You Don’t Win Friends With Cognitive Dissonance.

posted in: News 12

I wish I could take credit for the phrase Formal Reality Training. I heard it listening to Steven Novella’s Critical Thinking Course and it struck me as a great descriptor of the process of critical thinking. Not just the process, that’s one thing, but really it started me thinking about what it takes to change a mind, and reconstruct a reality.

What would it take?

Most of us probably like to think that we are not the ‘nothing’ guy and that, when presented with the evidence, we would in fact change our thinking accordingly.

But it really isn’t that simple is it? If it were then there would be no anti-vaxx movement, no climate-change deniers, no magical thinking in manual and physical therapy or in medicine. We construct our own reality based on the information we have at hand and the most accessible biases at our disposal. When that reality becomes a deeply held belief tied up in financial commitment and a way of earning a living (a fairly substantial incentive, yes), we might actually have a vested interest in protecting its integrity.

The Path of Least Resistance

In most cases the obstacles are really stacked up against changing our minds. Take cognitive dissonance, that uncomfortable feeling that happens when you read criticism about your belief systems. The dissonance is not there just because someone said something contrary, or the sarcastic way in which they said it. It’s there because they said something contrary that makes sense and even if you can hold disparate thoughts simultaneously, you can’t believe disparate concepts about the same thing simultaneously. So what to do?

The path of least resistance is usually the first step.not listening gollum

That might consist of closing one’s eyes to the offending material, or as is most likely the case reading it through the filter of the closely held belief and simply dismissing the critique as evidence of ignorance, or as I like to call it the ‘they don’t know what I know’ defence.

I spent five plus years learning the ins and outs of osteopathic practice and many more years in that practice including osteopathy in the cranial field, so I used that defence many times and know the filter well.

Now I’ve harped on about the cranial concept many times in prior blogs, on social media and the like so it might seem like I’ve got a grudge and am somewhat obsessed with its critique. That sounds about right. I spent a lot of time and money learning what is essentially, make believe. So I’m a little pissed, both at myself for being enamoured for so long at what appears to be magic, and at the institutions that keep flogging a concept that by rights should be dead in the water. Yet, here in Canada it is not only not dead, but a flourishing example of how frighteningly complex and entangled magical thinking can become.

The Path of Resistance

I changed my mind, but it was not an easy task in the osteopathic environment I come from. In Canada cranial is not optional, it’s foundational and pervasive, so changing my reality and my mind was a very active and deliberate process. It doesn’t just happen. You have to DO it, but before that you have to THINK about doing it.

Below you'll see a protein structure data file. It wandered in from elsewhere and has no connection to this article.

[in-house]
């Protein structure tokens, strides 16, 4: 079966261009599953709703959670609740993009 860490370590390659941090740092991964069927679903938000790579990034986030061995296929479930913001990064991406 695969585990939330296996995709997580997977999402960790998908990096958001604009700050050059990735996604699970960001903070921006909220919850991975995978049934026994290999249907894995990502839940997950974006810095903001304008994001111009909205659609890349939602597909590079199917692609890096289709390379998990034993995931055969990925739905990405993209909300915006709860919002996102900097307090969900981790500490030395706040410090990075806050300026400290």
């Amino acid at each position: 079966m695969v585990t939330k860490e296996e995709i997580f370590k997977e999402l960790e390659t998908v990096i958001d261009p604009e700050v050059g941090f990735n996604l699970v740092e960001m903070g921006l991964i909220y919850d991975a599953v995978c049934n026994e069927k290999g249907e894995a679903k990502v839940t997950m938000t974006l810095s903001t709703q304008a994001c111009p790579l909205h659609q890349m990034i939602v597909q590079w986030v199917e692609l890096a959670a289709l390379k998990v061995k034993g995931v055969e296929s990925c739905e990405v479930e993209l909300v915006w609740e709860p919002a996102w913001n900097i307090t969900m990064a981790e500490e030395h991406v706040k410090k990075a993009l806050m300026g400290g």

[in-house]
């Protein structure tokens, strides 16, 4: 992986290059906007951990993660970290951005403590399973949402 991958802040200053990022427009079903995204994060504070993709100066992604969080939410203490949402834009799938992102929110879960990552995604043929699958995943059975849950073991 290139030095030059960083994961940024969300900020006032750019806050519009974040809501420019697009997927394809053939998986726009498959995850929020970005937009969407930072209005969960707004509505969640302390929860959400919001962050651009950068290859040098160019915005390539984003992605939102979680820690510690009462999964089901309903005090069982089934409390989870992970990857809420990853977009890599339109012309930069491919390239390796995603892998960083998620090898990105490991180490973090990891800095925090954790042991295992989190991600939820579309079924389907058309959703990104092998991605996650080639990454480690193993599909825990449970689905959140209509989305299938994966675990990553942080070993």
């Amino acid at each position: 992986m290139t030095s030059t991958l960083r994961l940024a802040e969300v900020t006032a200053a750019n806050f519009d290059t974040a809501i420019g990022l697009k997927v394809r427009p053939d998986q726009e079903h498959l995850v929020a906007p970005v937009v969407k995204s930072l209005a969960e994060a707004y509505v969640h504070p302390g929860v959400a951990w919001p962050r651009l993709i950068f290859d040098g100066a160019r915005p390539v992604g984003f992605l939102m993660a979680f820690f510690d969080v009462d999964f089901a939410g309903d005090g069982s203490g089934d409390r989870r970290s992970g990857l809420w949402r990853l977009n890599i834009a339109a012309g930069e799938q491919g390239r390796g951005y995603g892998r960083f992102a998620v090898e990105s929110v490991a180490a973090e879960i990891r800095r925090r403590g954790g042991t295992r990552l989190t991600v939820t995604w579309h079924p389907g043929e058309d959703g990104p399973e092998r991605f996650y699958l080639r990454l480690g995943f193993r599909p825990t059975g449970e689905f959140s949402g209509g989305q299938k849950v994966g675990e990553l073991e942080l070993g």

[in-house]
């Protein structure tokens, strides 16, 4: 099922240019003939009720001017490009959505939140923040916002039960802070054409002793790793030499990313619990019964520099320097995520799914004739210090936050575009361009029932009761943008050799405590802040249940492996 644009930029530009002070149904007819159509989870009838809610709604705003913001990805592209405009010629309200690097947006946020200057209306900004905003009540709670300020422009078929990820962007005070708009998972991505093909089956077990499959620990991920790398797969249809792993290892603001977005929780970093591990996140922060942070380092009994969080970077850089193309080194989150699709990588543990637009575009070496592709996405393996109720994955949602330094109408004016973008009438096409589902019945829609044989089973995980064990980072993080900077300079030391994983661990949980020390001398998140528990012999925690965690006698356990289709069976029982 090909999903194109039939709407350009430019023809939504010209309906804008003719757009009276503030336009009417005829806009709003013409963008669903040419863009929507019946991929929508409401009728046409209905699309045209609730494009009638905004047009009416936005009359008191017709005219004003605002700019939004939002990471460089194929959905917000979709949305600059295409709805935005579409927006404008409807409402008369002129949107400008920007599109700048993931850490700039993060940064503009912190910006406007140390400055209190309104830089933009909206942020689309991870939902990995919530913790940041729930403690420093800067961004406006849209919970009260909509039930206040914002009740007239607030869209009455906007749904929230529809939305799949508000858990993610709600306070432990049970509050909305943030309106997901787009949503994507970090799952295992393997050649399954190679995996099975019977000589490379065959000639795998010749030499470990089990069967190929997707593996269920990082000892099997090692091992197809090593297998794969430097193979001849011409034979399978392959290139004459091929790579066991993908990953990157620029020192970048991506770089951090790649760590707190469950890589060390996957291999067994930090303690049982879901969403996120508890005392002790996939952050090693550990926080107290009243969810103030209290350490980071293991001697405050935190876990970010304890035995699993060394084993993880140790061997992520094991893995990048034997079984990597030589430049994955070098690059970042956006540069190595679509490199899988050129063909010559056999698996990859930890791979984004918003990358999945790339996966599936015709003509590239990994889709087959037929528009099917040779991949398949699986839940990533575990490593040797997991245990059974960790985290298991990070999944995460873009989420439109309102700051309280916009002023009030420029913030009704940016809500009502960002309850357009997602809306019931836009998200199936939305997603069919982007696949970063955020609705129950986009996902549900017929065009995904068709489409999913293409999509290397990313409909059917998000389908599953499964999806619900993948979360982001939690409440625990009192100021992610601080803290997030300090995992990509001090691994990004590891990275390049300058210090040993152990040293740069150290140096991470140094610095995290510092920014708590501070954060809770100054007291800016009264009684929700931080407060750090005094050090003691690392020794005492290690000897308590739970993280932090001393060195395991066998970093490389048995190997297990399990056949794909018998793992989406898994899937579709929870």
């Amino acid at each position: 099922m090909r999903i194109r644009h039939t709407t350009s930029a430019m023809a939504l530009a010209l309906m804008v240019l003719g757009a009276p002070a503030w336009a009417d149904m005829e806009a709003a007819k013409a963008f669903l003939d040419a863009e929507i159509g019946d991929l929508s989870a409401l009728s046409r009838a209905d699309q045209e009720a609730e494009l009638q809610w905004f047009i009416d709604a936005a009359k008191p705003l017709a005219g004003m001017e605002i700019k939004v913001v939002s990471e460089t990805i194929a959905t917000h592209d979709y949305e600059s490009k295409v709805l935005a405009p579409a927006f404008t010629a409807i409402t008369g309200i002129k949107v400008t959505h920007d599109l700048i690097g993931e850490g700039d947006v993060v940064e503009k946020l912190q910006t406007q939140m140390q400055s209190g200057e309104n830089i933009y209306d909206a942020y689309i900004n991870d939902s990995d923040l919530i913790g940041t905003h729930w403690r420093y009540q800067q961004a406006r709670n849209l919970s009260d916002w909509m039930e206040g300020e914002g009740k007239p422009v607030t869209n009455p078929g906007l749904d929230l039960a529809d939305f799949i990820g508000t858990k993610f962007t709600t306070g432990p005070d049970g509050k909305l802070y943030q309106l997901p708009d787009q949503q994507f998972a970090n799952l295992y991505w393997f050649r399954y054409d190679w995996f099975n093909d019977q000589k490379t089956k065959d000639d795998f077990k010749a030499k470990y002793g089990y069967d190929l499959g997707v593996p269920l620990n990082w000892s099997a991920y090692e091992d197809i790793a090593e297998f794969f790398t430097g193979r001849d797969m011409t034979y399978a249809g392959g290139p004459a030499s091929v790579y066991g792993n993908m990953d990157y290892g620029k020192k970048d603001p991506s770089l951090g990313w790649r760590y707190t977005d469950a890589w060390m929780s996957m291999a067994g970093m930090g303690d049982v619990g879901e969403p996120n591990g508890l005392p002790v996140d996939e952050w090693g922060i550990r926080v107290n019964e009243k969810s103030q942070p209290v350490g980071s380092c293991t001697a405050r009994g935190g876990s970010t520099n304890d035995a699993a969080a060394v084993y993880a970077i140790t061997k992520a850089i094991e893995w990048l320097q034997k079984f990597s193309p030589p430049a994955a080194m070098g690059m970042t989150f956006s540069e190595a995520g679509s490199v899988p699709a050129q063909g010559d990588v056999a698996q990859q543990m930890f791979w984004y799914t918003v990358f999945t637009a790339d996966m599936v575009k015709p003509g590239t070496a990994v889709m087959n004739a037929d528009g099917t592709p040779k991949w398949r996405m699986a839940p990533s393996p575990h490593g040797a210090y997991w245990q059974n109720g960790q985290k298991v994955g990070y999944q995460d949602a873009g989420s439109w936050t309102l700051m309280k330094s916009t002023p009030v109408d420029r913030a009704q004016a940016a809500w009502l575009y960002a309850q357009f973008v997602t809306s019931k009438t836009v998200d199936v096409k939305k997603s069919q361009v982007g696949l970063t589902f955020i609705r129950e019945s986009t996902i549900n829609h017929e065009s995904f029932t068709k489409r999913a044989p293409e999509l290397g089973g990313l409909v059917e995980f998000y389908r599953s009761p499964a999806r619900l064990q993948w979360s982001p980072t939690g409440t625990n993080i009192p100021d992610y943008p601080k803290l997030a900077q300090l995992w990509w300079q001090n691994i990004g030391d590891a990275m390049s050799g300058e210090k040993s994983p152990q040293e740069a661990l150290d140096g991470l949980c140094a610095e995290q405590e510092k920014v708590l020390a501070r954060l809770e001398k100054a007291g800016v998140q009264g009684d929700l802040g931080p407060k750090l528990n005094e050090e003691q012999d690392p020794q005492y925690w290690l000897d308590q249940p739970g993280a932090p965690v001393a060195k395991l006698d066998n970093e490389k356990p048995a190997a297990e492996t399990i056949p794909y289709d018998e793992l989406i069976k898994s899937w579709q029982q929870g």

Heuristics, On The Face of It

Funnily enough in my first year of school I thought the whole concept was rubbish. Like the majority of the class I couldn’t feel anything except a pulse and my own breathing and it seemed sub-optimal that I, who knew little and could feel even less, would be allowed to shift the cranial bones of my fellow students lest their brains fall out. Several classmates and I joked that if we could treat the corpus callosum with a technique focussed at the saggital suture, then we could probably also do it from across the room. All it took was intention and the cranial face.

Cranial faces
                     Perception vs. Reality


Even after years of being told what I should feel, accompanied by learning with simple heuristic devices, when I began to feel construct an osteopathic reality that suited the curriculum I could always feel construct it more effectively when cranial face was assumed.

sutural representationThese simplified learning shortcuts, like the schematic of cranial bone bevels and pivot points, allowed for explanation of a mechanism that didn’t require delving further into the complexities of the anatomy and function of cranial bones and sutures.

This schematic solved the problem that looking at a complex suture presented. Looking at a complex natural human suture was fascinating, truly fascinating, but it could not help me with how the bones moved and was actually unhelpful – given the extensive interdigitations that defy the biomechanics allowing the desired mobility. So even though I couldn’t, no matter how much I squinted, see the resemblance of the suture to that of gills of a fish and therefore not fully understand how that could lead to the realization of an underlying inherent respiratory system, I came to accept that if it took five years to learn all this, then there must be something to it.